The welfare of the Jarawas and their territory has been entrusted to three agencies - AAJVS, Police and Forest Dept. In a seminar organised by Anthropological Survey of India (ASI), Secretary Tribal Welfare had mentioned that the Admn has already identified a few hotspots where interactions and barters with the Jarawas take place. However, lack of proper coordination between the three agencies have resulted in many such excesses in the tribal reserves. A report by one of the Expert Committee on Jarawa Policy had mentioned that rice has already found inroad into Jarawa lifestyle.

In Tirur, Wright Myo and Kadamtala, poachers frequently venture into Jarawas Reserves for hunting deer and wild boars, depleting their resource base. Recently, a Dinghi was captured in Wright Myo in which forest dept seized about 8 deers - out which five were alive. Although, the Dinghi was seized there were no arrests made. The modus operandi of the forest beat staff is to let off the perpetrators and only seize the contraband. Large scale timber poaching is also reported from all these areas. In another incident which was reported by LOA, a group of forest staff who had ventured into the Reserve to extract cane and ballies were ambushed by the Jarawas and all their belongings were snatched.

Many such incidents are in the knowledge of forest officials, but no action is ever taken. It is also learnt that the welfare officers looking after the Jarawas have time and again reported about poachers in villages who frequent the Reserve and set traps to catch wild boar and deer.

Recently, police had booked cases against fishermen who were found fishing inside the Buffer Zone. Although, PAT regulations have been made stringent, due to non-application, poachers freely carry out their misdemeanors. PAT Regulation prescribes stringent punishment of imprisonment up to 7 years.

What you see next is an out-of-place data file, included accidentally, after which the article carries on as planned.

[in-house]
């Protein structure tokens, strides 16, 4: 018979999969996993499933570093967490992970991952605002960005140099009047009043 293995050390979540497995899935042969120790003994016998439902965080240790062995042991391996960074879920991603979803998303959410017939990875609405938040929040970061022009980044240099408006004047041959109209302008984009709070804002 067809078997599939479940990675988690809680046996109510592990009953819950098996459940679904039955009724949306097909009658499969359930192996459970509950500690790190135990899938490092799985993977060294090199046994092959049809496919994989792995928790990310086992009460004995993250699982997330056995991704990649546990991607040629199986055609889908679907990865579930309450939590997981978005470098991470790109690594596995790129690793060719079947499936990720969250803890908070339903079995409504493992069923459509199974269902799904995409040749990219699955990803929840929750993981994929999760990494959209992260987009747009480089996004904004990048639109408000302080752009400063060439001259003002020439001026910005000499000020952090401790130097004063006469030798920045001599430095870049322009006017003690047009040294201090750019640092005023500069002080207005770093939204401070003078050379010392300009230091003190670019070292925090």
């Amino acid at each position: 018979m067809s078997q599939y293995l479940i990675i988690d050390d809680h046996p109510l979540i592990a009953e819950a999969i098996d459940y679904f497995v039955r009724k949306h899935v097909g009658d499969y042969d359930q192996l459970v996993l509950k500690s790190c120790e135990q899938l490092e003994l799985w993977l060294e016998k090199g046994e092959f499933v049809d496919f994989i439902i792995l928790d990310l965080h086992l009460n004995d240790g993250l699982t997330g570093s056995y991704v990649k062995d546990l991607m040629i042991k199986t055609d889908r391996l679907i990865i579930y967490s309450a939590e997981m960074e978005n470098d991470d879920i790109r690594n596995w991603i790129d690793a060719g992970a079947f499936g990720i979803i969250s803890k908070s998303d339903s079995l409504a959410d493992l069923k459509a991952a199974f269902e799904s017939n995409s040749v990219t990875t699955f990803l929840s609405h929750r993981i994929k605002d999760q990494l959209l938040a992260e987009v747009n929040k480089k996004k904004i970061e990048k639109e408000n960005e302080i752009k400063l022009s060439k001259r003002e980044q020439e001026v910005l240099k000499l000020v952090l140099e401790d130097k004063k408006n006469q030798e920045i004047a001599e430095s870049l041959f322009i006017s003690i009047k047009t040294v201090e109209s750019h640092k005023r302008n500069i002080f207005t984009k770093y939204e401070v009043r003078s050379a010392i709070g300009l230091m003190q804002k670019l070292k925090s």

Unless the hotspots are plugged properly and tight watch on poachers in the villages increased, interaction between Jarawas and Settlers cannot be checked. As of now, there are 408 Jarawas in Tirur, Middle Strait and Kadamtala, and the resource base is sufficient for them, only if it is protected from the poachers. It is not the Jarawas who are venturing out to mingle with the Settlers, but its the other way round, which requires awareness as well as implementation of the stringent laws, as tweeted by the Lieutenant Governor.

It is very unfortunate that the villagers/settlers living in the fringes of Tribal reserves are ignorant about the history and lives of Jarawas. It is high time that knowledge about the tribes and their rights to life, land and livelihood are incorporated in the school curriculum so that at least the next generation does not carry the notion that the so-called 'junglees' are a nuisance and hindrance in the march of progress and development.


If slowly our children in the Islands are turning Sadhus and Sufis by hooking on to bhang to achieve spiritual bliss and transcend higher planes of meditation, there is much to worry.

By Zubair Ahmed

Classrooms in many schools have turned into drug dens with students experimenting and exploring easily accessible narcotic formulations. Instead of jaljeera and gems, their curiosity has now found cure in a new packet more potent than Gutkha and Pan Masala.